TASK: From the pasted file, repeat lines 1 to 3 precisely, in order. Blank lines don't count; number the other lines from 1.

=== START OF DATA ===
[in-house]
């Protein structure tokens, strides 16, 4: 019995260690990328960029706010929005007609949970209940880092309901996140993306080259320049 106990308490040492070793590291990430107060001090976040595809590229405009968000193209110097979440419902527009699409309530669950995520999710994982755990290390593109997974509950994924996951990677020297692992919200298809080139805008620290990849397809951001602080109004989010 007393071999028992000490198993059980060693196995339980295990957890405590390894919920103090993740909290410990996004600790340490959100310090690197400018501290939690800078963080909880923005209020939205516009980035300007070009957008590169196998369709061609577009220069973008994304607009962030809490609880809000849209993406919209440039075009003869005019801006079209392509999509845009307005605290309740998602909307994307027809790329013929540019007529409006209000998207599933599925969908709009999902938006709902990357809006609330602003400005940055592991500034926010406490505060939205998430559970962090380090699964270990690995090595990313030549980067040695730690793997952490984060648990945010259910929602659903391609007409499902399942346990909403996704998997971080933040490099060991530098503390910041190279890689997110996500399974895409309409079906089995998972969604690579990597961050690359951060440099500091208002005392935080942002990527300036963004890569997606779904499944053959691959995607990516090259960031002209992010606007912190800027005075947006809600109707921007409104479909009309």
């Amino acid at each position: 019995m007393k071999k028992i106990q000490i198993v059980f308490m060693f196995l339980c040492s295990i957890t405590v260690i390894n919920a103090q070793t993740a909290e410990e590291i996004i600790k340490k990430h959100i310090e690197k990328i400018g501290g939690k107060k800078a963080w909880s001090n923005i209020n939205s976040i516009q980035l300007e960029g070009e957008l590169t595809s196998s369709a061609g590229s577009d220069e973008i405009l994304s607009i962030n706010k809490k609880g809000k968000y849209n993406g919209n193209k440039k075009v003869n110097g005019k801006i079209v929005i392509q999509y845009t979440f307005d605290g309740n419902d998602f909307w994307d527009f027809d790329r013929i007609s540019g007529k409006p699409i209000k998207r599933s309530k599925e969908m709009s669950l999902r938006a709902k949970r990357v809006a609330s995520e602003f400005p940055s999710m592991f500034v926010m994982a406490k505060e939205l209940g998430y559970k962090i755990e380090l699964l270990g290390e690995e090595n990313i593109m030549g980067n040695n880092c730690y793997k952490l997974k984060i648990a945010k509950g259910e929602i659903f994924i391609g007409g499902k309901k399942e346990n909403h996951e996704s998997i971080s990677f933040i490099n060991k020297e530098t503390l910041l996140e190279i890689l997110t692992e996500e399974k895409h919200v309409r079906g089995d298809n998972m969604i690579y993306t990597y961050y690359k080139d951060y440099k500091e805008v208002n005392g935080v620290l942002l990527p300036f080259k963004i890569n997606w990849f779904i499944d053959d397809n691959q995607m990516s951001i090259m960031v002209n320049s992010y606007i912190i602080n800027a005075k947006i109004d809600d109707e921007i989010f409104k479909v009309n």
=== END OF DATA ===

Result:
[in-house]
């Protein structure tokens, strides 16, 4: 019995260690990328960029706010929005007609949970209940880092309901996140993306080259320049 106990308490040492070793590291990430107060001090976040595809590229405009968000193209110097979440419902527009699409309530669950995520999710994982755990290390593109997974509950994924996951990677020297692992919200298809080139805008620290990849397809951001602080109004989010 007393071999028992000490198993059980060693196995339980295990957890405590390894919920103090993740909290410990996004600790340490959100310090690197400018501290939690800078963080909880923005209020939205516009980035300007070009957008590169196998369709061609577009220069973008994304607009962030809490609880809000849209993406919209440039075009003869005019801006079209392509999509845009307005605290309740998602909307994307027809790329013929540019007529409006209000998207599933599925969908709009999902938006709902990357809006609330602003400005940055592991500034926010406490505060939205998430559970962090380090699964270990690995090595990313030549980067040695730690793997952490984060648990945010259910929602659903391609007409499902399942346990909403996704998997971080933040490099060991530098503390910041190279890689997110996500399974895409309409079906089995998972969604690579990597961050690359951060440099500091208002005392935080942002990527300036963004890569997606779904499944053959691959995607990516090259960031002209992010606007912190800027005075947006809600109707921007409104479909009309």
């Amino acid at each position: 019995m007393k071999k028992i106990q000490i198993v059980f308490m060693f196995l339980c040492s295990i957890t405590v260690i390894n919920a103090q070793t993740a909290e410990e590291i996004i600790k340490k990430h959100i310090e690197k990328i400018g501290g939690k107060k800078a963080w909880s001090n923005i209020n939205s976040i516009q980035l300007e960029g070009e957008l590169t595809s196998s369709a061609g590229s577009d220069e973008i405009l994304s607009i962030n706010k809490k609880g809000k968000y849209n993406g919209n193209k440039k075009v003869n110097g005019k801006i079209v929005i392509q999509y845009t979440f307005d605290g309740n419902d998602f909307w994307d527009f027809d790329r013929i007609s540019g007529k409006p699409i209000k998207r599933s309530k599925e969908m709009s669950l999902r938006a709902k949970r990357v809006a609330s995520e602003f400005p940055s999710m592991f500034v926010m994982a406490k505060e939205l209940g998430y559970k962090i755990e380090l699964l270990g290390e690995e090595n990313i593109m030549g980067n040695n880092c730690y793997k952490l997974k984060i648990a945010k509950g259910e929602i659903f994924i391609g007409g499902k309901k399942e346990n909403h996951e996704s998997i971080s990677f933040i490099n060991k020297e530098t503390l910041l996140e190279i890689l997110t692992e996500e399974k895409h919200v309409r079906g089995d298809n998972m969604i690579y993306t990597y961050y690359k080139d951060y440099k500091e805008v208002n005392g935080v620290l942002l990527p300036f080259k963004i890569n997606w990849f779904i499944d053959d397809n691959q995607m990516s951001i090259m960031v002209n320049s992010y606007i912190i602080n800027a005075k947006i109004d809600d109707e921007i989010f409104k479909v009309n």